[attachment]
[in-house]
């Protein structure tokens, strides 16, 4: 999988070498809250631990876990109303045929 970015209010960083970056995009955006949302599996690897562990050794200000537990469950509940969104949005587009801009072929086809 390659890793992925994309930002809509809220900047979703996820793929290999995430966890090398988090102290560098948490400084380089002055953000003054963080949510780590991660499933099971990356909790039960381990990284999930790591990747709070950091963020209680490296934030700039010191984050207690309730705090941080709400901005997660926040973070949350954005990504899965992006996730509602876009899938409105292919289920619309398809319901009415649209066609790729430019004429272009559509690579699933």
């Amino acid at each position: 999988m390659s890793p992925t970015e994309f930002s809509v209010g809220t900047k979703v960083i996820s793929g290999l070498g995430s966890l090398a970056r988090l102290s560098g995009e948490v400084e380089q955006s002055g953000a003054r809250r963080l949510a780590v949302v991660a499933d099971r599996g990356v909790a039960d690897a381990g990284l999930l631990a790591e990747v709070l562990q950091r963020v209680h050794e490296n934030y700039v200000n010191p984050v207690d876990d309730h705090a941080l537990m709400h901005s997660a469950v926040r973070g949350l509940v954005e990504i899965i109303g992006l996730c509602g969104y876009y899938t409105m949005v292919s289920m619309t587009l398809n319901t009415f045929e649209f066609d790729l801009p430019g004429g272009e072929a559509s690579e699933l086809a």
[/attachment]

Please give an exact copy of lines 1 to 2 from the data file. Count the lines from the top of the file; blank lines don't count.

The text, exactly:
[in-house]
């Protein structure tokens, strides 16, 4: 999988070498809250631990876990109303045929 970015209010960083970056995009955006949302599996690897562990050794200000537990469950509940969104949005587009801009072929086809 390659890793992925994309930002809509809220900047979703996820793929290999995430966890090398988090102290560098948490400084380089002055953000003054963080949510780590991660499933099971990356909790039960381990990284999930790591990747709070950091963020209680490296934030700039010191984050207690309730705090941080709400901005997660926040973070949350954005990504899965992006996730509602876009899938409105292919289920619309398809319901009415649209066609790729430019004429272009559509690579699933």